A Carnival of Musical Bliss
Forgive the hyperbole that follows: Off the Cuff from Louisville's Troubadours of Divine Bliss is simply fun, fun, fun. Two discs of sheer joy. Guitarist Aim Me Smiley and accordionist Renee Ananda only get better with each release and their music is never disappointing. All of the spontaneity, fun, passion and compassion in every one of their live performances is present in these discs. Anyone who has seen these women perform live knows what that is like And if you have never seen them perform, this is as close as you can get.
Recorded during a December 2004 performance at the Winchester in Cleveland, Ohio, Off the Cuff presents the Troubadours in all their spontaneous glory. They have only one message in their music: Free your dreams, follow them and find your bliss. They do not communicate this with sound that you would hear in the Wyndam Hill catalog (atonal music with harps, soprano saxophones and the sound of water trickling over stones, stuff you'd hear piped over the speakers in a dentist's office to mask the whistling of a drill and the grinding of enamel). Instead, they follow in the grand tradition of street busking and cabarets. These are the spiritual goddaughters of Renaissance minstrels, gypsy musicians out to steal your heart (but bring it back to you), Barbary Coast barroom bands and cabaret chanteuses like Edit Piaf. Their musical mirth in those traditions is draws you in and you can't help but feel somewhat changed when it is over.
As for the music itself on Off the Cuff, it is, to be sure, a career retrospective containing selections from their three previous studio recordings, but it also features breathtaking covers of John Prine's "Angel from Montgomery," Tom Waits' "Shiver Me Timbers," and even Eric Idle's "Brightside of Life," currently featured in the Broadway musical Spamalot. Each song has the trademark Troubadour accordion, guitar and two-part vocal harmony, but they are also fleshed out with guest musicians Randy Brewer on mandolin, Steph Dlugon on violin, Brian Henke on guitar and Bob Petarcas on banjo.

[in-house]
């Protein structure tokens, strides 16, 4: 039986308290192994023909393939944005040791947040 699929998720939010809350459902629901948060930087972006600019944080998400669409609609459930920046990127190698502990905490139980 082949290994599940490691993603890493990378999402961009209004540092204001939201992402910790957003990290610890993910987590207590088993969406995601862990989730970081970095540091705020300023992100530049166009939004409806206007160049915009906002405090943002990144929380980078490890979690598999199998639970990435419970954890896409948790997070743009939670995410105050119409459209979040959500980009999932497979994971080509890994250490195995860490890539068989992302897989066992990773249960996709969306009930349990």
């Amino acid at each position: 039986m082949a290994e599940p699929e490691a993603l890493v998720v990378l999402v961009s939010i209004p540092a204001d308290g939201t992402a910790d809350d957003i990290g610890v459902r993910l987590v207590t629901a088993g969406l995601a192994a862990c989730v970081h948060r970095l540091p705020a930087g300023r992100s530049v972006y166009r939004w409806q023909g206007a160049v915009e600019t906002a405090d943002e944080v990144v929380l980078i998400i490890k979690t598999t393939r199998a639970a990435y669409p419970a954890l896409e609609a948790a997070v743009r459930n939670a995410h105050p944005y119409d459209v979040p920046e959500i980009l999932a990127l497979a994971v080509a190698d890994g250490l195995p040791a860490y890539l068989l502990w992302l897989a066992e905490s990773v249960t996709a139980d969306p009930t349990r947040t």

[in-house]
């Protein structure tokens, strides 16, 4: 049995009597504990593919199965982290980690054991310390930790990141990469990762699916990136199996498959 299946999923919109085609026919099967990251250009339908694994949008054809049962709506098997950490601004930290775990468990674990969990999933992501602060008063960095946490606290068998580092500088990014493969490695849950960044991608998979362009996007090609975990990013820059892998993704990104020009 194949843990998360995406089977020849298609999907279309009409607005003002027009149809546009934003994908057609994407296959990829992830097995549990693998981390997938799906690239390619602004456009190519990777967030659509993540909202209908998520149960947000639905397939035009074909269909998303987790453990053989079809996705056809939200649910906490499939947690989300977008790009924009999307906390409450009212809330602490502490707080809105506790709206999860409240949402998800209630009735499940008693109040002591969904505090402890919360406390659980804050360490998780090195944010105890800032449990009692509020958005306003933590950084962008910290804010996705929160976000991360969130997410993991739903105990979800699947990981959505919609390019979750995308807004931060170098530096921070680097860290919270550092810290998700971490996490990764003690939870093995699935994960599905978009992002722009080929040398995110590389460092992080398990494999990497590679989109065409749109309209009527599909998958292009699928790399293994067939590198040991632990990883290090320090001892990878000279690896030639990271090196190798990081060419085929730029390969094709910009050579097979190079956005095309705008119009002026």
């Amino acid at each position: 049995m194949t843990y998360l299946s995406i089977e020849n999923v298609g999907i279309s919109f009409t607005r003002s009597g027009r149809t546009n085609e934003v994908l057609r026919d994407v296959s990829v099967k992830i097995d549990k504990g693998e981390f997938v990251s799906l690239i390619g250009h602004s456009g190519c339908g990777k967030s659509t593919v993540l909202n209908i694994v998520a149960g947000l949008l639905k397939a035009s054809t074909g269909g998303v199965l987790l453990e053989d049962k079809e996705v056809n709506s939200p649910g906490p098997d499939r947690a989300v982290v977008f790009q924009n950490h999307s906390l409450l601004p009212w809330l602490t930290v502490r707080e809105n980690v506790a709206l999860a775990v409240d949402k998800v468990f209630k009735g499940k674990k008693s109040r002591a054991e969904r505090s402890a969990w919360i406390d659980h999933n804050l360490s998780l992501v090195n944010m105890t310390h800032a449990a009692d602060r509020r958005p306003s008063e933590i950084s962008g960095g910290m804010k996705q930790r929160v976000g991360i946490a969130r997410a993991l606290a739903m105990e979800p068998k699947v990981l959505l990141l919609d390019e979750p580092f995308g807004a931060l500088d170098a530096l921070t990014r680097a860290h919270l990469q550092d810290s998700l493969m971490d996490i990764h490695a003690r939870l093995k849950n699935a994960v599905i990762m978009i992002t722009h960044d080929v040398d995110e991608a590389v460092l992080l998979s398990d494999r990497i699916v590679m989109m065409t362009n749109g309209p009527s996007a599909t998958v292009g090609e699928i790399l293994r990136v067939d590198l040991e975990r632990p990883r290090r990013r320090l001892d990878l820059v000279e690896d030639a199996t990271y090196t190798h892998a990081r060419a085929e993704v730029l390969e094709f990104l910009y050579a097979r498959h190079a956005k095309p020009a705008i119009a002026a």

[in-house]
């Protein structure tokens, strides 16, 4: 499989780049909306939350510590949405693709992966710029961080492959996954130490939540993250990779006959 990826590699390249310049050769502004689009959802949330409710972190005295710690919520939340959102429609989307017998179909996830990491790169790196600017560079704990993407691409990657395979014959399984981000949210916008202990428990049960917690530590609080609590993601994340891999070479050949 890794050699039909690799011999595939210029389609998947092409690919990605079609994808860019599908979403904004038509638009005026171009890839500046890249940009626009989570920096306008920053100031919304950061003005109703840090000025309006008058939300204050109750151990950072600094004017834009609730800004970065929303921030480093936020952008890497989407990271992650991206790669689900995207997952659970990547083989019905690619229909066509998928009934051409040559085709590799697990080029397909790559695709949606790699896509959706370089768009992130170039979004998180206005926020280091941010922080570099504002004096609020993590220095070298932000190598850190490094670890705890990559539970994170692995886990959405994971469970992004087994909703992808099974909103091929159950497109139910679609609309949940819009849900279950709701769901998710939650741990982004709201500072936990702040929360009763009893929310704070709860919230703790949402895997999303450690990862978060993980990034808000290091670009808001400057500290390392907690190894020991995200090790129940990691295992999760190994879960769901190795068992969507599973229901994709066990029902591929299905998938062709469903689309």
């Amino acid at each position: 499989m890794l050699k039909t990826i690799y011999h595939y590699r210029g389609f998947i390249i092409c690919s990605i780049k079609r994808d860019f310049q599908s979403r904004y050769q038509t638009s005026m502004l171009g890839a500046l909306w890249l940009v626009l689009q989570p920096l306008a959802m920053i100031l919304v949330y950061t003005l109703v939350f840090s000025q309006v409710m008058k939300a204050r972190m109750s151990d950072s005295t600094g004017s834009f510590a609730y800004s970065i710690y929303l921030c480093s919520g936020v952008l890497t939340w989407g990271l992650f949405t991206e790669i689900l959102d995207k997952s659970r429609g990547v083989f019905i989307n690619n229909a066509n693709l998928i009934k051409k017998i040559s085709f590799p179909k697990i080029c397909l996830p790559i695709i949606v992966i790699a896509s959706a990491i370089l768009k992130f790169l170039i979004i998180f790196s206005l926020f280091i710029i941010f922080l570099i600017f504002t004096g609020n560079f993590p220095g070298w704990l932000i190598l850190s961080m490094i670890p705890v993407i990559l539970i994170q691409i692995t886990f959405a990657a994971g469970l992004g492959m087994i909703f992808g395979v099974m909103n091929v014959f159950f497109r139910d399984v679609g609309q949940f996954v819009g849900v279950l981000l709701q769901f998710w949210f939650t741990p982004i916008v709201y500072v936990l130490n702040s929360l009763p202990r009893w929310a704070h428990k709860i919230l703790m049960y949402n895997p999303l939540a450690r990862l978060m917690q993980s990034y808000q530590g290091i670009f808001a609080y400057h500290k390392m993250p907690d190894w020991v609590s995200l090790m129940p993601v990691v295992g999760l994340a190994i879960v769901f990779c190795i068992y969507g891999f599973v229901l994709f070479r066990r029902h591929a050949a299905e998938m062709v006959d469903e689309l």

But one song on the entire two-disc set probably has the most impact in light of the disaster that befell the Gulf Coast last month. "Scarlet Carnival," a tribute to all the rollicking fun that went on in the Storyville section of New Orleans and which appeared on the Troubadours' 2000 release Dressing Room for Eternity, is a reminder of what that city once represented in the minds of many: the Mardi Gras, nonstop jazz, erotic temptations, voodoo mystery, Lestat. The song is, to paraphrase the line spoken by James Earl Jones's character in Field of Dreams, a reminder of "all that once was good and it could be again" about that city.
Throughout all of the music on Off the Cuff, you get the feeling you're at a carnival, where the games aren't rigged, where the rides are safe but still fun, where the smiles are genuine and not a sleaze-hiding veneer, where you can still get a quick peek at the sideshow with their wry wit and sometimes off-color hilarity.
In short, it represents everything the Troubadours of Divine Bliss are about.
Learn more at www.troubadoursofdivinebliss.com.